Tillerson to Slash Cyber Office, Other Special Envoys

Secretary of State Rex Tillerson

Secretary of State Rex Tillerson Sait Serkan Gurbuz/AP

The move is part of a broader effort to streamline department operations and reduce its budget.

Secretary of State Rex Tillerson gave formal notice to Congress Monday that he plans to shutter the department’s cyber coordinator office and roll some of its responsibilities into the economics bureau.

The plan to close the Obama-era office had been rumored since Cyber Coordinator Chris Painter abruptly stepped down in July.

The move is part of a broad reorganization to remove or downgrade several dozen special envoys, special ambassadors and other specially created positions across the department, according to a letter Tillerson sent to Senate Foreign Relations Chairman Bob Corker, R-Tenn.

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Some special envoys and representatives will be retained and have their positions expanded, according to the letter, which was first reported by CNN.

Tillerson described the reorganization as an effort to streamline State Department operations, eliminate redundancies and shift power to the department’s core architecture of regional and functional bureaus. It likely also aids Tillerson’s effort to cut the State Department budget by roughly 30 percent.

Corker applauded the move in a Twitter statement, saying the proliferation of special envoys and representatives has “in many cases…done more harm than good by creating an environment in which people work around the normal diplomatic processes instead of streamlining them.”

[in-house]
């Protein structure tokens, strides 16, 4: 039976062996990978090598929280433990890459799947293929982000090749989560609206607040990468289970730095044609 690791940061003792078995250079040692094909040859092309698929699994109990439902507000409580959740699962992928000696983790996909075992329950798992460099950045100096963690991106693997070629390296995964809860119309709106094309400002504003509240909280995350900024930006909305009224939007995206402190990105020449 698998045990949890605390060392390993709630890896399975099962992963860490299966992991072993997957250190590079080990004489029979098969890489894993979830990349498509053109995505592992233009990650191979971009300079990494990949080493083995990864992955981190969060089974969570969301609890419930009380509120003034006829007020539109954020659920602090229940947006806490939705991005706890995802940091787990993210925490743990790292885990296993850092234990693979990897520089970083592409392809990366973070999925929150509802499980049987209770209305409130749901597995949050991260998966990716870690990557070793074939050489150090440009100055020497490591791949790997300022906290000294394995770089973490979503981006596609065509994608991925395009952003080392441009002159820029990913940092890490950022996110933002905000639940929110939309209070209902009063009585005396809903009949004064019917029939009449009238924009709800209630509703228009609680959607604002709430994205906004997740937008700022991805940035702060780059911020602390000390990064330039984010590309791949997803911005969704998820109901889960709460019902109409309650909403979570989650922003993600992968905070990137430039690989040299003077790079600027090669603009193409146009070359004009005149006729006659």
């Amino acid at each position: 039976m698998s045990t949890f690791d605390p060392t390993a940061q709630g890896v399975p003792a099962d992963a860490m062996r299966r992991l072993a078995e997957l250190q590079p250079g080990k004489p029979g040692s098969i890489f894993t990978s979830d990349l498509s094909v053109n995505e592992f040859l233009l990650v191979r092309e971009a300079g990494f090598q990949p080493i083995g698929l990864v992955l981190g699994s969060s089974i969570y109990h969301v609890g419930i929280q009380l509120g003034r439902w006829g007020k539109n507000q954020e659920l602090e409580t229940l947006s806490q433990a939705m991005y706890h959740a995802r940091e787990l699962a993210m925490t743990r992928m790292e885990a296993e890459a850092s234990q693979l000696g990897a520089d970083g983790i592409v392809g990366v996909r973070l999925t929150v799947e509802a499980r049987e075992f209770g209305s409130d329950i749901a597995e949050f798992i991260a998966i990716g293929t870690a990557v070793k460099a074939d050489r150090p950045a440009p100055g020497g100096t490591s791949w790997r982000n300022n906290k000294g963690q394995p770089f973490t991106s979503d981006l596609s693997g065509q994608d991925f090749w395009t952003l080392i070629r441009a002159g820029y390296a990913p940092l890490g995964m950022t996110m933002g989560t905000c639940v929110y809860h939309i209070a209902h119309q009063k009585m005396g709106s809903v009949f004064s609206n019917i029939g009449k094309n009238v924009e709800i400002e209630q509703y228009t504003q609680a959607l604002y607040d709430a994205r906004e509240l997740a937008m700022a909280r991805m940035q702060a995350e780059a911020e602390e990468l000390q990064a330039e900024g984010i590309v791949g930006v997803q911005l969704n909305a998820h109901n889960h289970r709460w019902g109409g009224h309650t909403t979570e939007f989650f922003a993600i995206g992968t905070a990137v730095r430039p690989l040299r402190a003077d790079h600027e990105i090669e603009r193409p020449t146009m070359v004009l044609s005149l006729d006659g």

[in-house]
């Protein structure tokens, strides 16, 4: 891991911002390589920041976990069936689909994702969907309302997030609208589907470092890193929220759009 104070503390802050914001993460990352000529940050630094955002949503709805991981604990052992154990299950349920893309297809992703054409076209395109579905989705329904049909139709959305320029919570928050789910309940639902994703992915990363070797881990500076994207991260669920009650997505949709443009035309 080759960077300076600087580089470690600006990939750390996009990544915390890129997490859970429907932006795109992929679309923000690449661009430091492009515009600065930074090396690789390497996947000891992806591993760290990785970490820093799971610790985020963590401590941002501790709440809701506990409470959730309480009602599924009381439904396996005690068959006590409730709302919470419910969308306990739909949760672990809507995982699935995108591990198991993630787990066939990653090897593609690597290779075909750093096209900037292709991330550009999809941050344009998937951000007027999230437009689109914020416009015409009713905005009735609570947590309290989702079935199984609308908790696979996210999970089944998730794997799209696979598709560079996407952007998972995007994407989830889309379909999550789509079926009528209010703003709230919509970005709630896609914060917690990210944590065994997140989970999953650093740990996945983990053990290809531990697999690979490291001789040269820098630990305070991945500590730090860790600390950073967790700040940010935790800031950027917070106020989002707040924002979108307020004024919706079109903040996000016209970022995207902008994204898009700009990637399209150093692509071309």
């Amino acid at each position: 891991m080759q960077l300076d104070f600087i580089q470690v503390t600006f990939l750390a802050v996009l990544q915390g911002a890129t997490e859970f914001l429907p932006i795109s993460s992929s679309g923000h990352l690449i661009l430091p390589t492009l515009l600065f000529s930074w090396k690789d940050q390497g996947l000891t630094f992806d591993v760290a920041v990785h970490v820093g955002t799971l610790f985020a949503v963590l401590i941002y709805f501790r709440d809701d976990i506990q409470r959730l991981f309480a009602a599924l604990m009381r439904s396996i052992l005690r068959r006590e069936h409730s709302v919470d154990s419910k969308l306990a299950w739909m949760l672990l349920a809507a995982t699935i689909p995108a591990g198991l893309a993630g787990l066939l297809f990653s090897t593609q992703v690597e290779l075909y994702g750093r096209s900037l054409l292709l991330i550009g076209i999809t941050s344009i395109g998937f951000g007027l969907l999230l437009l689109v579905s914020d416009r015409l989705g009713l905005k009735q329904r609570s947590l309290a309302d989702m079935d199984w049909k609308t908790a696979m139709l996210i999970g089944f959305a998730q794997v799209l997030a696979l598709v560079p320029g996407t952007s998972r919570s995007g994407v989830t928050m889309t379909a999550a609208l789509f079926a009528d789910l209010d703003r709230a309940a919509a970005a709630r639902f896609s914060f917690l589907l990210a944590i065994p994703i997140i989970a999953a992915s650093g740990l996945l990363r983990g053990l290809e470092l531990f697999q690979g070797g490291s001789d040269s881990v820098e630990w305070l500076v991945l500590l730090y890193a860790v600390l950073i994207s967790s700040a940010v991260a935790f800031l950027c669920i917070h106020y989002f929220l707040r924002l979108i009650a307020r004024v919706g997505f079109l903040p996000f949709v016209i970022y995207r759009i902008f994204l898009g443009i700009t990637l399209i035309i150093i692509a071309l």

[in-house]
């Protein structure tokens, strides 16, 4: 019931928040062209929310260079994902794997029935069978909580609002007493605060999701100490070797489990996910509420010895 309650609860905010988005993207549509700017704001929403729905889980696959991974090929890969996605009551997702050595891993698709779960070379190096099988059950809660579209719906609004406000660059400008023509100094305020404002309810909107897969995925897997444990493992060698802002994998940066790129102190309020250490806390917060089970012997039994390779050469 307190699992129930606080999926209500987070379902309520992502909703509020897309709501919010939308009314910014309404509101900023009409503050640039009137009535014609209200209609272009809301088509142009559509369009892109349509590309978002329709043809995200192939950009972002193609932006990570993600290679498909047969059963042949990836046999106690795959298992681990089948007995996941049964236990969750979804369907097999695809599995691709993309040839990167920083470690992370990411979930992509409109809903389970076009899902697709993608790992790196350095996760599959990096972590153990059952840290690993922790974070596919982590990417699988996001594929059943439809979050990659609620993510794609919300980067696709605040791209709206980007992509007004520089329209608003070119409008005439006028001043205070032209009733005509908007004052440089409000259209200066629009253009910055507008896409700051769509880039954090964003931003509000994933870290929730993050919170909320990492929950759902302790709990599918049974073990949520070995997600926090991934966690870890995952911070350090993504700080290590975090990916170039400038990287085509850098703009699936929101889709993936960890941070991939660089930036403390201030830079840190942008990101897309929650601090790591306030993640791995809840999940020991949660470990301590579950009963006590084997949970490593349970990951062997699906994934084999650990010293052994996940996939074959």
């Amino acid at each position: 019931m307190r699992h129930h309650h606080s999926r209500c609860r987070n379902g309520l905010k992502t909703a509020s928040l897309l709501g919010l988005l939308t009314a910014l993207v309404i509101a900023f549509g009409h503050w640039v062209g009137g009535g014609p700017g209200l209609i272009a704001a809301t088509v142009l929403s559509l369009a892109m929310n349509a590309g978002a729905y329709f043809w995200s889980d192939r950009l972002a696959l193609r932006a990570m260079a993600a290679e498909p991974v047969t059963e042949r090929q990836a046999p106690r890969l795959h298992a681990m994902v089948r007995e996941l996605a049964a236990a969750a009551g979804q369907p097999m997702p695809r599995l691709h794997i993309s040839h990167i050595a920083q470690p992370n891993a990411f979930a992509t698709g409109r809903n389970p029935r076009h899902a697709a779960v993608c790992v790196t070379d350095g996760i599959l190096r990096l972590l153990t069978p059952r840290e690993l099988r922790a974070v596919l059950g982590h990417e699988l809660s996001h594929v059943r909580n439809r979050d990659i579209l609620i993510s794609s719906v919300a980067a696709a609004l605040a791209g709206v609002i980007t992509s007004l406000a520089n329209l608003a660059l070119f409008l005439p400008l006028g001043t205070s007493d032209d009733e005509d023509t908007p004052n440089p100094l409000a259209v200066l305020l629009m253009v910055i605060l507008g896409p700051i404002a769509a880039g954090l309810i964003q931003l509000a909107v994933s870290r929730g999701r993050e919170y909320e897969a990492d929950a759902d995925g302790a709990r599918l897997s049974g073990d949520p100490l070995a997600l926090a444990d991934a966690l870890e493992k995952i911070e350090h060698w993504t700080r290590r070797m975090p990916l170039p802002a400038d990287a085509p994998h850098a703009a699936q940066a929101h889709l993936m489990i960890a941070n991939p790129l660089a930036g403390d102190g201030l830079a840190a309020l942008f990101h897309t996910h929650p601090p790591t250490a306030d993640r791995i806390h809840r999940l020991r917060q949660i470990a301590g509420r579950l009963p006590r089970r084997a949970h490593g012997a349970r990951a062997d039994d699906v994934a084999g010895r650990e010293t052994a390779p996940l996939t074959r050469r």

Painter published a spirited defense of his office’s work Aug. 1, soon after leaving his post, but did not describe the circumstances of his departure. Painter noted in particular that his office, which was the first of its kind among government foreign affairs divisions, has spawned 20 counterparts in other nations.

Those offices have helped advance issues such as enforcing good nation state behavior in cyberspace, combatting crime and internet governance “from being seen as largely niche or technical issues, to core issues of national security, economic security, human rights and, ultimately, core issues of foreign policy,” Painter wrote.

Six House Democrats, including House Intelligence Committee ranking member Adam Schiff, D-Calif., and House Homeland Security Committee ranking member Bennie Thompson, D-Miss., introduced an amendment to a spending bill this month aimed at saving Painter’s office. The amendment is unlikely to gain traction unless it can win Republican support.

Tillerson’s plan also would fold the coordinator for international communications and information policy into State’s economic bureau. Daniel Sepulveda formerly filled that role, representing the U.S. at major internet governance forums such as the International Telecommunications Union, the Internet Corporation for Assigned Names and Numbers and the Internet Governance Forum.

Other reassigned posts include special officials focused on global women’s issues and anti-Semitism.

Posts that will be retained and expanded include a special representative for religious freedom and an envoy to Muslim communities.